Animal Justice Party (AJP) is a political party in Australia founded in 2009. The party was registered by the Australian Electoral Commission (AEC) on 3 May 2011. The party is also registered in New South Wales, Queensland, South Australia, Victoria, Western Australia, and the Australian Capital Territory. The AJP is the first political party in Australia formed solely to advance animal welfare issues.
Policies and philosophy
The preamble of the AJP charter says the party "has been formed as a response to growing public concern about the neglect of animals and animal protection issues by political parties" and states its mission is "to promote and protect the interests and capabilities of animals by providing a dedicated voice for them in Australia's political system". The party aims to give animals constitutional protection based on their sentience, as opposed to their instrumental value. The AJP opposes the export of any live animals for profit, especially slaughter. The party also opposes the eating of meat, and advocates a plant-based diet.
The party advocates for the abolition of factory farming, greyhound racing and the live export trade. The party also advocates for the termination of government funding for all animal product industries and for the advertising of animal products to banned.
In 2011, following the Australian Broadcasting Corporation's television footage showing abuse and the slaughter of cattle from the Northern Territory in conditions that would not have been permitted in Australia, as well as the consequential nationwide protests by supporters of animal welfare, AJP, along with Animals Australia, the Australasian Meat Industry Employees Union (AMIEU), The Greens and a range of other NGOs sought a ban on live animal exports. Steve Garlick, president of AJP, said that rural Australia has been adversely affected by the export of live animals and argued that the export ban would result in economic and social benefit in the country.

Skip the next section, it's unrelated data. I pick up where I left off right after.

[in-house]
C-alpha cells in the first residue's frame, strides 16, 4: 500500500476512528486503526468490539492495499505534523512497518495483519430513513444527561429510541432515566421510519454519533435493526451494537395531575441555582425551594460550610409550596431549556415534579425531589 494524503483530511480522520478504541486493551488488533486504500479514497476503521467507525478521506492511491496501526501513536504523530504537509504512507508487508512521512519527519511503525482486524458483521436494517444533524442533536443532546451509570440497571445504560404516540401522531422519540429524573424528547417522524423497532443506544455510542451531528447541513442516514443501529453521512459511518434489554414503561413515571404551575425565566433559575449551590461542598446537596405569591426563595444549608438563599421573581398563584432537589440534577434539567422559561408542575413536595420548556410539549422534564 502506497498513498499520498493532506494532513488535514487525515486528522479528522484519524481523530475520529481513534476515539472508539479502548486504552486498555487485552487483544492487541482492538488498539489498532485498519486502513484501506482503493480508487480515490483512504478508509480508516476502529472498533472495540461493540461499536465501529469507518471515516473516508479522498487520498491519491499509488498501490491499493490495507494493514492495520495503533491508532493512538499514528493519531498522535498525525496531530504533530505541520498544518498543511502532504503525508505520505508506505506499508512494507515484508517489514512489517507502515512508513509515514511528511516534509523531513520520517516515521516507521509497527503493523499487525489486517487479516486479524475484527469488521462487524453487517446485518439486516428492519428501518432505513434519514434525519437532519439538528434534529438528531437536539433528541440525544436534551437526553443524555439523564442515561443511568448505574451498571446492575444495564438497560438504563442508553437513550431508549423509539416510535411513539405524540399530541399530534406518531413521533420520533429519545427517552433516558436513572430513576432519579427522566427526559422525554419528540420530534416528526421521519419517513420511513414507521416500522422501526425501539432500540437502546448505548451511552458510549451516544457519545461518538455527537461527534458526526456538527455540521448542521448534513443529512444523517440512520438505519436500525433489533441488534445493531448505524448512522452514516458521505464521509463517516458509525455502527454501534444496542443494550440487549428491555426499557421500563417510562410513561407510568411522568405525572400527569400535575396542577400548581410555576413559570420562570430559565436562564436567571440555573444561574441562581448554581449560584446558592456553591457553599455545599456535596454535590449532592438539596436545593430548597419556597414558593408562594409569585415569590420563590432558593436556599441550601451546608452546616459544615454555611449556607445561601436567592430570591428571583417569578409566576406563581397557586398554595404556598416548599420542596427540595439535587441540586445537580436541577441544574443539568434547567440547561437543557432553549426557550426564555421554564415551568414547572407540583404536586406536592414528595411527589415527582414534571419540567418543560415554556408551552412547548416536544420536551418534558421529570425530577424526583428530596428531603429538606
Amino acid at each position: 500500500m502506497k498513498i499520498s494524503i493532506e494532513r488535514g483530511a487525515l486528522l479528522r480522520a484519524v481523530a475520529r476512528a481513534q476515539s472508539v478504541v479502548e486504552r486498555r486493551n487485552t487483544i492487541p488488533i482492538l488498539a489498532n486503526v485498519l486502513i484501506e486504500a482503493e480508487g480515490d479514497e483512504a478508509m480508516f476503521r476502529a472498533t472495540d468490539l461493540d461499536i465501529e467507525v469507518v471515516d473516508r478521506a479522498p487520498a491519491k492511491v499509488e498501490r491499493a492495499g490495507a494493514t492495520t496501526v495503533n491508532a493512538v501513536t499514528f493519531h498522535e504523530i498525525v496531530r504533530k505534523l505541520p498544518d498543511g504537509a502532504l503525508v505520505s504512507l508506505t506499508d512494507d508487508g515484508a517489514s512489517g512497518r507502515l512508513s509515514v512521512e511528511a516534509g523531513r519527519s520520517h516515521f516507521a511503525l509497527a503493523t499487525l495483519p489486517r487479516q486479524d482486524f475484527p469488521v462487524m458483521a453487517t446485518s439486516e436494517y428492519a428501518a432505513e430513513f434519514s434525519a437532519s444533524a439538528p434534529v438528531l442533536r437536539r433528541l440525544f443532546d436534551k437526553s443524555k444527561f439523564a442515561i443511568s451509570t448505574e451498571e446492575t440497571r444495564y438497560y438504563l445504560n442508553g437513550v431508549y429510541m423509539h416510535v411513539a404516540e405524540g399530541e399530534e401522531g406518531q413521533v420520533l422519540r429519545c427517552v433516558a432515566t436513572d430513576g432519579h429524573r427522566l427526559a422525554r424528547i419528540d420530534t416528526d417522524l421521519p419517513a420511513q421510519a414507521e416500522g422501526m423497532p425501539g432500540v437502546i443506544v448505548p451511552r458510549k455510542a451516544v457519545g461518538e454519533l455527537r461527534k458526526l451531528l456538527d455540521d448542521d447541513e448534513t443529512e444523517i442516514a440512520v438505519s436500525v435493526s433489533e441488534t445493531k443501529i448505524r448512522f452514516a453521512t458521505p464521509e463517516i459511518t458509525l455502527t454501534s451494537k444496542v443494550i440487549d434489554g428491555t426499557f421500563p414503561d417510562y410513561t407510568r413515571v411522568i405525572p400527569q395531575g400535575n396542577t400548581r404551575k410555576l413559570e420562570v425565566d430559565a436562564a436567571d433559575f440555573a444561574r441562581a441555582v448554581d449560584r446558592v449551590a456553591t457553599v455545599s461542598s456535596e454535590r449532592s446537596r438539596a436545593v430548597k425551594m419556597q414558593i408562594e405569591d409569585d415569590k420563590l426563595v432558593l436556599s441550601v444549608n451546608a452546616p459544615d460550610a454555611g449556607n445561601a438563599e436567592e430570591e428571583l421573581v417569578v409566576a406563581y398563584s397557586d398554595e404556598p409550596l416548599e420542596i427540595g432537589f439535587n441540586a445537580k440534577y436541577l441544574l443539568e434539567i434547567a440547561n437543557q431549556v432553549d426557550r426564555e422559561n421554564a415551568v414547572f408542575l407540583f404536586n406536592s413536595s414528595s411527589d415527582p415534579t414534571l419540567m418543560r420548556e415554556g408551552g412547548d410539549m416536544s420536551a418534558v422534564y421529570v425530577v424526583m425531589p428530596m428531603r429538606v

At the 2013 federal election, the party was a member of Glenn Druery's Minor Party Alliance but failed to win a seat. The AJP recorded a 0.70% national Senate vote. It was criticised for preferencing the Liberal Party ahead of the Greens in the Senate for the ACT but did this because the Greens had supported the culling of kangaroos in the ACT. This preferencing decision had no impact on the result. At the 2016 federal election, Lynda Stoner, the Chief Executive of Animal Liberation and a former television actress, was the party's candidate for the Senate in New South Wales. She was one of 55 AJP candidates across both houses in the election. The AJP recorded a 1.15% national Senate vote, an increase of 0.46%. The party is fielding candidates at the 2019 federal election.
At the 2015 New South Wales election, Mark Pearson gained 1.8% of the primary vote, and won a seat in the New South Wales Legislative Council on Druery's preference deals, giving the party its first parliamentary representation. At the 2019 New South Wales election the AJP increased its primary vote to 1.95% of the state total and winning a second seat filled by Emma Hurst MLC.